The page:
Fast Start projects – progress

Allan Paterson, Head of Programme Management, outlines the status of the organisation’s four Fast Start projects.

In a short time the Faraday Institution has assembled a large virtual electrochemical energy storage research institute – and you are very much part of that. Most of the team of more than 100 Postdoctoral Research Associates that will power the Faraday Institution Fast Start projects are now in place and actively engaged. Most of the projects’ budget for laboratory equipment has been spent, and the vast majority of that new equipment is now in place in university labs throughout the UK. Research groups are beginning to submit papers based on work funded by the Faraday Institution. We plan to give more details on project progress in forthcoming newsletters.

Thanks to all of you who participated in the 4-month review workshops, which proved to be a valuable opportunity for me to get to know the project teams and for all of us to start to build the interconnections between projects that will make all the difference to the speed of their success. The presentations given at the 4-month review can be downloaded here (Recycling, Degradation, Solid state, Modelling). We are actively planning our 8-month review, which will take place in Daventry on 6-7 November 2018. Please put this date in your diaries and we’ll be in touch with further details shortly.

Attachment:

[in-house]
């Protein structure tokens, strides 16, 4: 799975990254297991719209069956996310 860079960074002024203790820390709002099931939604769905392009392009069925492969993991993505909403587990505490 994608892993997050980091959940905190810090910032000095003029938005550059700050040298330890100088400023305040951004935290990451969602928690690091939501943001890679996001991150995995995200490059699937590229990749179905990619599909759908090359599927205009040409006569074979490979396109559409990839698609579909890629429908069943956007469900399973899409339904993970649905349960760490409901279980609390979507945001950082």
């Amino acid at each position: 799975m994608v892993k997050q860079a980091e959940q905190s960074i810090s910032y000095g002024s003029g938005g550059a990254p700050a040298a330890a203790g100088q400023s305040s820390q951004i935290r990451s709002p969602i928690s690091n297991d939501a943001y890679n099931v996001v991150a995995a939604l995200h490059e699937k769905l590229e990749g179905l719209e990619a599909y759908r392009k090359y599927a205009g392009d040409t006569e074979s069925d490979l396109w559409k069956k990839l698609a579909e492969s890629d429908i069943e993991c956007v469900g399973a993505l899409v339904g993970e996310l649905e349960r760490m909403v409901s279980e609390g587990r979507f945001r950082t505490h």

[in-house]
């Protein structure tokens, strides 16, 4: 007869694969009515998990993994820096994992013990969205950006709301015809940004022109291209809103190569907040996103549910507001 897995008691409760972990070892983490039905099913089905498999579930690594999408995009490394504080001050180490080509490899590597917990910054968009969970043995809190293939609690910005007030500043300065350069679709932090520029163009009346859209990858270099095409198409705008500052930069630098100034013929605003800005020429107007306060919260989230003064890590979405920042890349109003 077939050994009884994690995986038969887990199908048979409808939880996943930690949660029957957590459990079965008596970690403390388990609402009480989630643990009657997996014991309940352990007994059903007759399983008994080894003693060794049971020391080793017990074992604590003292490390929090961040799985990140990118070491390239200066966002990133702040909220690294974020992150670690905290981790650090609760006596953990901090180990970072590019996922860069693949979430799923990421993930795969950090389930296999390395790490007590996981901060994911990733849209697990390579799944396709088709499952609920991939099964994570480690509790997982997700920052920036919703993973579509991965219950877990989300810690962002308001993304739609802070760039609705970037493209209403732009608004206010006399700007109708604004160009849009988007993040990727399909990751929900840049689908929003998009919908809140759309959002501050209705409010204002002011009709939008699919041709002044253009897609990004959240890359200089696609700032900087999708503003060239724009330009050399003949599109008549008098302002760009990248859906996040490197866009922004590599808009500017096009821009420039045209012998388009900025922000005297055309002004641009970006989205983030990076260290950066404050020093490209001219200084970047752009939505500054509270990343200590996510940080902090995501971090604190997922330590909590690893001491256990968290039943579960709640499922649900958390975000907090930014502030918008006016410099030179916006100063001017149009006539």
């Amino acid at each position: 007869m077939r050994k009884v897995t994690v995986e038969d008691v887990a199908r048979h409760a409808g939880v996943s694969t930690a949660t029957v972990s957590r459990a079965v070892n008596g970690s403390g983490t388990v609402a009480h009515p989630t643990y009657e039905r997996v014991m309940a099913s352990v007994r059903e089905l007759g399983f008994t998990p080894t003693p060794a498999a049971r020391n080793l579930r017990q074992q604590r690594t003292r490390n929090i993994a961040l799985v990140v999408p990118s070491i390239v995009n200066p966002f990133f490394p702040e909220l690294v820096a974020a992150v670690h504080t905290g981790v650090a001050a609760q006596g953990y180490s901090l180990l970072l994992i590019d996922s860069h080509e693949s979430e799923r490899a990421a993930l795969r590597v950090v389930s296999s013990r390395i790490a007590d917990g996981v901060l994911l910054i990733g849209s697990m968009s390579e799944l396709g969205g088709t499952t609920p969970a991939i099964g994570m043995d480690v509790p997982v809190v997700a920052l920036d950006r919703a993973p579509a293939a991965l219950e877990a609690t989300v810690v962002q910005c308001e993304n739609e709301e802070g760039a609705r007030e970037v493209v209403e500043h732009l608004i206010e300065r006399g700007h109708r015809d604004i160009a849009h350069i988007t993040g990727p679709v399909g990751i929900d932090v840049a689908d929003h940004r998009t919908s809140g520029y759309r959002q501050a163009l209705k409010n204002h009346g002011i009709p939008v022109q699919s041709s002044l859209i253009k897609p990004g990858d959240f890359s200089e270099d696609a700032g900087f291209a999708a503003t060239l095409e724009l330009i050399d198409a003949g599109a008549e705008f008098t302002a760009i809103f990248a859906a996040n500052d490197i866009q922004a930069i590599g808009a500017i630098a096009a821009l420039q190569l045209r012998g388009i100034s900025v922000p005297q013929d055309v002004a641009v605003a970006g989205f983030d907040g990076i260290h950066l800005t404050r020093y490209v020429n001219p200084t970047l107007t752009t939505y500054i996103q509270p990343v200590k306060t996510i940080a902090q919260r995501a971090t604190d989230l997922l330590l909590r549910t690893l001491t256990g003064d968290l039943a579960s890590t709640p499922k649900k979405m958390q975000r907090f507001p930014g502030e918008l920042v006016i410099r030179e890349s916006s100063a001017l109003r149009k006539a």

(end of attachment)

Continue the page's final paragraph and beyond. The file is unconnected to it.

In the next newsletter we’ll cover expectations for the 8-month review as well as initiatives to help the four project teams interact and learn from each other.

Posted on September 21, 2018 in Uncategorized

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About the Author

Dr Allan Paterson is the Faraday Institution’s Head of Programme Management. Prior to joining, Allan was Chief Electrochemist as both Cummins and Johnson Matthey Battery Systems, where he led a team of electrochemists, managed a range of collaborative R&D projects including investigating new battery technologies and their application in next generation low carbon EV, PHEV and HEV applications. Allan has over 19 years’ experience in the field of lithium ion batteries, and over eight years in automotive batteries, including developing novel high energy densities materials and next-generation battery technologies. Allan holds a PhD in Chemistry from the University of St Andrews on advanced cathode materials for lithium ion batteries.


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